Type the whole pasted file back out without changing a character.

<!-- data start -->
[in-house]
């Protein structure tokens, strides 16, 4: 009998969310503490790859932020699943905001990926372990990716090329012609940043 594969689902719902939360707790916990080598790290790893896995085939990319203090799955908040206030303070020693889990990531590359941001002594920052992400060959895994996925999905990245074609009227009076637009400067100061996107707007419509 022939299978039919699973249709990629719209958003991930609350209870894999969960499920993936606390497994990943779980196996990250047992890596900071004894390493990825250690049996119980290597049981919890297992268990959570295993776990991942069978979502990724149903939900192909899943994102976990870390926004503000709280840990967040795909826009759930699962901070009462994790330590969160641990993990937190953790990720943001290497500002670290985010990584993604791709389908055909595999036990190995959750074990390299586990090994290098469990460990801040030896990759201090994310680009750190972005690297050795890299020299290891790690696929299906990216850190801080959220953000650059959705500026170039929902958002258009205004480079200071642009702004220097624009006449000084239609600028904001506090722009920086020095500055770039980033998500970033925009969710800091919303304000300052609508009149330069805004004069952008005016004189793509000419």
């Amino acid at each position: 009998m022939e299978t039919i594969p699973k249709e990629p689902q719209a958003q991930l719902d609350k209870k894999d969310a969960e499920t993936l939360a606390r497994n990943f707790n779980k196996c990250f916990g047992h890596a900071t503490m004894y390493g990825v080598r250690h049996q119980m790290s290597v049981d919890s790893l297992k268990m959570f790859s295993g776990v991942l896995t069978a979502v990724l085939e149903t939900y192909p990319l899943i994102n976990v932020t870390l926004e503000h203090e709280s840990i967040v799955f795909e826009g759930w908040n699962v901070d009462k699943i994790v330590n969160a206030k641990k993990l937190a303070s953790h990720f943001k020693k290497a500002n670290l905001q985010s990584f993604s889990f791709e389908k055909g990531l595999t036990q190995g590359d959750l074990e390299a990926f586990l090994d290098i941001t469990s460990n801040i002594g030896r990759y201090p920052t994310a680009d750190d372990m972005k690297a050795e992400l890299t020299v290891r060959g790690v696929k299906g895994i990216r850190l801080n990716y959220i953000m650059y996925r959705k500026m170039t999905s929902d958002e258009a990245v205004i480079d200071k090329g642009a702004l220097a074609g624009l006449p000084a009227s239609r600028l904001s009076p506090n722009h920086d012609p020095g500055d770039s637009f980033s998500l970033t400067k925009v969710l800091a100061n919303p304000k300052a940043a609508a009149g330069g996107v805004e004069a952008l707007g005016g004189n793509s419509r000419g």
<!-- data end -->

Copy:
[in-house]
């Protein structure tokens, strides 16, 4: 009998969310503490790859932020699943905001990926372990990716090329012609940043 594969689902719902939360707790916990080598790290790893896995085939990319203090799955908040206030303070020693889990990531590359941001002594920052992400060959895994996925999905990245074609009227009076637009400067100061996107707007419509 022939299978039919699973249709990629719209958003991930609350209870894999969960499920993936606390497994990943779980196996990250047992890596900071004894390493990825250690049996119980290597049981919890297992268990959570295993776990991942069978979502990724149903939900192909899943994102976990870390926004503000709280840990967040795909826009759930699962901070009462994790330590969160641990993990937190953790990720943001290497500002670290985010990584993604791709389908055909595999036990190995959750074990390299586990090994290098469990460990801040030896990759201090994310680009750190972005690297050795890299020299290891790690696929299906990216850190801080959220953000650059959705500026170039929902958002258009205004480079200071642009702004220097624009006449000084239609600028904001506090722009920086020095500055770039980033998500970033925009969710800091919303304000300052609508009149330069805004004069952008005016004189793509000419």
């Amino acid at each position: 009998m022939e299978t039919i594969p699973k249709e990629p689902q719209a958003q991930l719902d609350k209870k894999d969310a969960e499920t993936l939360a606390r497994n990943f707790n779980k196996c990250f916990g047992h890596a900071t503490m004894y390493g990825v080598r250690h049996q119980m790290s290597v049981d919890s790893l297992k268990m959570f790859s295993g776990v991942l896995t069978a979502v990724l085939e149903t939900y192909p990319l899943i994102n976990v932020t870390l926004e503000h203090e709280s840990i967040v799955f795909e826009g759930w908040n699962v901070d009462k699943i994790v330590n969160a206030k641990k993990l937190a303070s953790h990720f943001k020693k290497a500002n670290l905001q985010s990584f993604s889990f791709e389908k055909g990531l595999t036990q190995g590359d959750l074990e390299a990926f586990l090994d290098i941001t469990s460990n801040i002594g030896r990759y201090p920052t994310a680009d750190d372990m972005k690297a050795e992400l890299t020299v290891r060959g790690v696929k299906g895994i990216r850190l801080n990716y959220i953000m650059y996925r959705k500026m170039t999905s929902d958002e258009a990245v205004i480079d200071k090329g642009a702004l220097a074609g624009l006449p000084a009227s239609r600028l904001s009076p506090n722009h920086d012609p020095g500055d770039s637009f980033s998500l970033t400067k925009v969710l800091a100061n919303p304000k300052a940043a609508a009149g330069g996107v805004e004069a952008l707007g005016g004189n793509s419509r000419g």